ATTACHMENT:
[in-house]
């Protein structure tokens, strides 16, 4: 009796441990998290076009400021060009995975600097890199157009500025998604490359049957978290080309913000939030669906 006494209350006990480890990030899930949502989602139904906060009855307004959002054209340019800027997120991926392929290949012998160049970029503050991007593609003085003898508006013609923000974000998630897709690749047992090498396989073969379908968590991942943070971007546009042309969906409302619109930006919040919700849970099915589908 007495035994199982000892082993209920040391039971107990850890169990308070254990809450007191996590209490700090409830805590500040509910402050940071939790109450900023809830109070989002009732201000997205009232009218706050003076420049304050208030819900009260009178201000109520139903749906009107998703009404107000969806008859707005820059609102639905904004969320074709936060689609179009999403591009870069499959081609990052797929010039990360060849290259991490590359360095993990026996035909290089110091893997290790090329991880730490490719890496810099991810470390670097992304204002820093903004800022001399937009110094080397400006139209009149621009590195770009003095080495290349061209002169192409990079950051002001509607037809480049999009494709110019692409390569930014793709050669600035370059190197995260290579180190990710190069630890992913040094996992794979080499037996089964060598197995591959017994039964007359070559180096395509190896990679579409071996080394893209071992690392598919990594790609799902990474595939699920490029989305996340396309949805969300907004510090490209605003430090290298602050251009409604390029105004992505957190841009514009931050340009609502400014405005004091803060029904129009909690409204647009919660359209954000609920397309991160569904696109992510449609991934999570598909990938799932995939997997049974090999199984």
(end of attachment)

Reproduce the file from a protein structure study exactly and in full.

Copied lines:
[in-house]
């Protein structure tokens, strides 16, 4: 009796441990998290076009400021060009995975600097890199157009500025998604490359049957978290080309913000939030669906 006494209350006990480890990030899930949502989602139904906060009855307004959002054209340019800027997120991926392929290949012998160049970029503050991007593609003085003898508006013609923000974000998630897709690749047992090498396989073969379908968590991942943070971007546009042309969906409302619109930006919040919700849970099915589908 007495035994199982000892082993209920040391039971107990850890169990308070254990809450007191996590209490700090409830805590500040509910402050940071939790109450900023809830109070989002009732201000997205009232009218706050003076420049304050208030819900009260009178201000109520139903749906009107998703009404107000969806008859707005820059609102639905904004969320074709936060689609179009999403591009870069499959081609990052797929010039990360060849290259991490590359360095993990026996035909290089110091893997290790090329991880730490490719890496810099991810470390670097992304204002820093903004800022001399937009110094080397400006139209009149621009590195770009003095080495290349061209002169192409990079950051002001509607037809480049999009494709110019692409390569930014793709050669600035370059190197995260290579180190990710190069630890992913040094996992794979080499037996089964060598197995591959017994039964007359070559180096395509190896990679579409071996080394893209071992690392598919990594790609799902990474595939699920490029989305996340396309949805969300907004510090490209605003430090290298602050251009409604390029105004992505957190841009514009931050340009609502400014405005004091803060029904129009909690409204647009919660359209954000609920397309991160569904696109992510449609991934999570598909990938799932995939997997049974090999199984």